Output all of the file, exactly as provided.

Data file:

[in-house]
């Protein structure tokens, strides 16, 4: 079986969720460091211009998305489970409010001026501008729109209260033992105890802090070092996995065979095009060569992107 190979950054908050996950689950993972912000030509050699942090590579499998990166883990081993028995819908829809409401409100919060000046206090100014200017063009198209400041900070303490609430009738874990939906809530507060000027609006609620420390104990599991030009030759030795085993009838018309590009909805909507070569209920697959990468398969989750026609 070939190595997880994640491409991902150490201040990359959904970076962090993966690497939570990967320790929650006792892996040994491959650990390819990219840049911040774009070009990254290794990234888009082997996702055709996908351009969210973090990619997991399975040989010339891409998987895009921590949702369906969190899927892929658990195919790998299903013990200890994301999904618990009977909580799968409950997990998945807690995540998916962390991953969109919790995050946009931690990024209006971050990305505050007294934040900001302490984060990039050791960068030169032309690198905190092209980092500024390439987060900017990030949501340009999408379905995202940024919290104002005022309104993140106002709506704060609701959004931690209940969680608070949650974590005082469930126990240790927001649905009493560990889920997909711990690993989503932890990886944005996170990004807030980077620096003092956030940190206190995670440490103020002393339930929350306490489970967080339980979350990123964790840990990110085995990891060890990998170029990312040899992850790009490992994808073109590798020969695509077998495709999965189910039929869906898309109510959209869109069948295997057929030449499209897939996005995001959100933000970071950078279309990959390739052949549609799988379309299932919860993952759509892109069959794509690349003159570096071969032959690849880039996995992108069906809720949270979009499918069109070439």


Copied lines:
[in-house]
């Protein structure tokens, strides 16, 4: 079986969720460091211009998305489970409010001026501008729109209260033992105890802090070092996995065979095009060569992107 190979950054908050996950689950993972912000030509050699942090590579499998990166883990081993028995819908829809409401409100919060000046206090100014200017063009198209400041900070303490609430009738874990939906809530507060000027609006609620420390104990599991030009030759030795085993009838018309590009909805909507070569209920697959990468398969989750026609 070939190595997880994640491409991902150490201040990359959904970076962090993966690497939570990967320790929650006792892996040994491959650990390819990219840049911040774009070009990254290794990234888009082997996702055709996908351009969210973090990619997991399975040989010339891409998987895009921590949702369906969190899927892929658990195919790998299903013990200890994301999904618990009977909580799968409950997990998945807690995540998916962390991953969109919790995050946009931690990024209006971050990305505050007294934040900001302490984060990039050791960068030169032309690198905190092209980092500024390439987060900017990030949501340009999408379905995202940024919290104002005022309104993140106002709506704060609701959004931690209940969680608070949650974590005082469930126990240790927001649905009493560990889920997909711990690993989503932890990886944005996170990004807030980077620096003092956030940190206190995670440490103020002393339930929350306490489970967080339980979350990123964790840990990110085995990891060890990998170029990312040899992850790009490992994808073109590798020969695509077998495709999965189910039929869906898309109510959209869109069948295997057929030449499209897939996005995001959100933000970071950078279309990959390739052949549609799988379309299932919860993952759509892109069959794509690349003159570096071969032959690849880039996995992108069906809720949270979009499918069109070439």